Tougher measures proposed for illegal street racing and road rage cases

PHOTO: Facebook/SG Road Vigilante - SGRV

Minister of State for Home Affairs, Associate Professor Muhammad Faishal Ibrahim, has proposed amendments to road rage incidents, illegal racing activities, and other traffic rules in Parliament on Monday, April 5, 2021.

The other proposed amendments to the Road Traffic Act include impersonation of road traffic offenders, stricter certified-safe helmet law for motorcyclists, and enhancement of operational efficiency for companies' vehicles involved in traffic offences.

Illegal racing activities

PHOTO: Facebook/

Ministry of Home Affairs (MHA) proposed amendments to take action on those who promote or participate in illegal street races. Offenders will face heftier fines and jail terms of up to two years.

Currently, first-time offenders will face a fine of up to $2,000 and a jail term of up to six months. If the bill is passed, it will be increased to 12 months imprisonment and fined a maximum of $5,000.

For repeated offenders, jail terms will be double up to 24 months imprisonment while the fine will be $10,000, increasing from the $3,000 fine imposed now.

MHA will also amend conditions for the forfeiture of vehicles involved in illegal races to be non-mandatory. In other words, the vehicle will not be seized if the offender had used it without the owner's consent.

Road rage

PHOTO: Screengrab/Facebook/

With increased road rage cases in Singapore, MHA has proposed giving the courts greater flexibility to disqualify errand drivers. For now, courts deemed road rage when a party has voluntarily caused hurt or death by an act of negligent or wrongful restraint.

Once passed in Parliament, it will cover all offences under any written law committed in the context of road rage.

Impersonation of traffic offenders

PHOTO: Singapore Police Force

MHA has tabled stricter law for individuals who obstruct, prevent, or defeat the course of justice for road traffic incidents. It refers to someone who is pretending to be traffic offenders or the one who misleads the Traffic Police (TP) by asking someone else to face penalties on their behalf.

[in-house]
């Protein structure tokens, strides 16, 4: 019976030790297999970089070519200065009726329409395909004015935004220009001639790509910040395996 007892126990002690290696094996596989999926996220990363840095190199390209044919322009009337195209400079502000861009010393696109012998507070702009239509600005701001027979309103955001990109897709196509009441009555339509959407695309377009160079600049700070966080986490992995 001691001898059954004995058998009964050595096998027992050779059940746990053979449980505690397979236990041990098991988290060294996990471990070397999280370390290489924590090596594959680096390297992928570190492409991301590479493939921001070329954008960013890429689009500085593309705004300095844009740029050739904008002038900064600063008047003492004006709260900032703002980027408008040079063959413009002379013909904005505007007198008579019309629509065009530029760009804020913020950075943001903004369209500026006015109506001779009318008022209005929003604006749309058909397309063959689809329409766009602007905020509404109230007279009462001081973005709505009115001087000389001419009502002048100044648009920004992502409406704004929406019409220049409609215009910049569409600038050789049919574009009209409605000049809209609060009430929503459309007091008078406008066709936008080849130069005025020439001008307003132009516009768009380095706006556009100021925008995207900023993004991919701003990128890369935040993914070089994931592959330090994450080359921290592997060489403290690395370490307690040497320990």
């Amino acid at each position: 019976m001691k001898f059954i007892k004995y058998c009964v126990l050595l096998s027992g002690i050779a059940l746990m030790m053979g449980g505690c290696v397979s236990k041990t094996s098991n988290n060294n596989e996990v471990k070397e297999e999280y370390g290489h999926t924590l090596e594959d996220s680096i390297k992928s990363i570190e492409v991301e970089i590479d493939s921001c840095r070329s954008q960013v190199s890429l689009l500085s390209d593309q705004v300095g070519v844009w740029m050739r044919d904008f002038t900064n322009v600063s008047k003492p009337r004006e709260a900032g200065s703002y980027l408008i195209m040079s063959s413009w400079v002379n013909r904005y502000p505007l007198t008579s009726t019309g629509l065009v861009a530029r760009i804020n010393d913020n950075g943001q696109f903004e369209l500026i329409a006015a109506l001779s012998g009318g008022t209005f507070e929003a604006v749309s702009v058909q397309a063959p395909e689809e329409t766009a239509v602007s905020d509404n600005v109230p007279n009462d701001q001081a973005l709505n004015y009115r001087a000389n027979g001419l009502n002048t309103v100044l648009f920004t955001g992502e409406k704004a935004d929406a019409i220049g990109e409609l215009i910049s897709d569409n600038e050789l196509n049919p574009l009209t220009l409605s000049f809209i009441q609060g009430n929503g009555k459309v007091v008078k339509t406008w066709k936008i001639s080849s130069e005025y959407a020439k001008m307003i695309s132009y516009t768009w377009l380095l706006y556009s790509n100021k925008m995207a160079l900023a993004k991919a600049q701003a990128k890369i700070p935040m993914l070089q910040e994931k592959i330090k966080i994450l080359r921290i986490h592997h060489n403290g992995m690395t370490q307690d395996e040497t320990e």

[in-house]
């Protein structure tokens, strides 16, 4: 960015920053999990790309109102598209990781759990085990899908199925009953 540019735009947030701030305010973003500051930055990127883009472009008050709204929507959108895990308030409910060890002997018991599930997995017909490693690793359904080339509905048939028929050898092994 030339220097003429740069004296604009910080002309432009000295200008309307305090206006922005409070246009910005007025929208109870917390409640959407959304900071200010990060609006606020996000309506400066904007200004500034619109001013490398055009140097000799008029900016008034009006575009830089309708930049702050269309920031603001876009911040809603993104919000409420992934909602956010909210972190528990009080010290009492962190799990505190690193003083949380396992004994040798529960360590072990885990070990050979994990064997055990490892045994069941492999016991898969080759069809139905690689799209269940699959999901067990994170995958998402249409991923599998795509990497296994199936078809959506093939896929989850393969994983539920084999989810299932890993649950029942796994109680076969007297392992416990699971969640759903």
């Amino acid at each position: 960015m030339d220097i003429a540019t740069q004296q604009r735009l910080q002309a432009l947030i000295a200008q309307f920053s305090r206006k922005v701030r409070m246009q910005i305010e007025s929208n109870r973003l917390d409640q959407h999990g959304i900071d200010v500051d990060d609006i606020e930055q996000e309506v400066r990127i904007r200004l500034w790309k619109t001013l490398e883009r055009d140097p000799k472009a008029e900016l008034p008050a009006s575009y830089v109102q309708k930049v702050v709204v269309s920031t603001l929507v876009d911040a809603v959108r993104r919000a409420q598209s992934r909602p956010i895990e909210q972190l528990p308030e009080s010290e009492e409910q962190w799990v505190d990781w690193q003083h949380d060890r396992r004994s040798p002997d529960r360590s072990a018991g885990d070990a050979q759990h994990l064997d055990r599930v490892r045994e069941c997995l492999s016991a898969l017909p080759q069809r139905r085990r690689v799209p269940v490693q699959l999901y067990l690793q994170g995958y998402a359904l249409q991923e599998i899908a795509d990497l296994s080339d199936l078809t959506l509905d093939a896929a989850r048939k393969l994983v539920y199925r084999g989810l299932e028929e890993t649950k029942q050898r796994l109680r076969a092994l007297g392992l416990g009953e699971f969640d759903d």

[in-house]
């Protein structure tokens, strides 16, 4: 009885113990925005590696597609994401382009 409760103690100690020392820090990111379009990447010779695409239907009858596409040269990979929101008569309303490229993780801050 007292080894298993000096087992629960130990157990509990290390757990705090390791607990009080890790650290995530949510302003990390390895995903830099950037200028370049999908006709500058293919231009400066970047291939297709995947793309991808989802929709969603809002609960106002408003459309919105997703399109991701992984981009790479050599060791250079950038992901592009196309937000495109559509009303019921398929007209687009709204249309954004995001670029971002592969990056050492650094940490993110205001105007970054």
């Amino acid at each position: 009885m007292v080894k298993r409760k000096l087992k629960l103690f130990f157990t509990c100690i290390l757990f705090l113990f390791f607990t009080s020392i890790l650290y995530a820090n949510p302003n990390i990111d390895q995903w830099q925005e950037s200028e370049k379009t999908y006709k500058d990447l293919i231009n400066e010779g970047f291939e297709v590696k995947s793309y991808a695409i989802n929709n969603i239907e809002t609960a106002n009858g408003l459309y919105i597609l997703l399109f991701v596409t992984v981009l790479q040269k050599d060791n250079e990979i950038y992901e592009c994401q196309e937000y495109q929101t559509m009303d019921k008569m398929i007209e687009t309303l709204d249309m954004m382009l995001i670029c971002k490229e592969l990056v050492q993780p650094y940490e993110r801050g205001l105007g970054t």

They will serve a 12 months jail term, pay a fine of $10,000, and may also get disqualified from driving.

Safety of motorcyclists & pillion riders

PHOTO: Screengrab/Facebook/SG Road Vigilante - SGRV

Last year, 60 per cent of the total fatal traffic accidents involved motorcyclists and pillion riders. MHA proposed to penalise motorcyclists who fail to ensure their pillion riders wear approved helmets to curb the number of fatalities.

First-time offenders will face a fine of up to $1,000 or jailed up to three months or both. Repeat offenders could be jailed up to six months, fined a maximum of $2,000, or both.

Fines will also be doubled up for retailers importing or selling unapproved helmets; $1,000 for first-time offenders and $2,000 for repeat offenders, respectively.

Improvised operational efficiency

PHOTO: Unsplash

Lastly, MHA will also make amendments to TP's operational efficiency by enhancing reporting requirements for companies that own vehicles. In other words, TP will identify drivers when a company's vehicle is used to commit traffic offences promptly.

Companies will need to designate a "responsible officer" who may be liable if they fail to provide information to identify drivers who committed an offence when using the company vehicle. They will also need to keep records of such information will increase from six months to one year.

This article was first published in Motorist.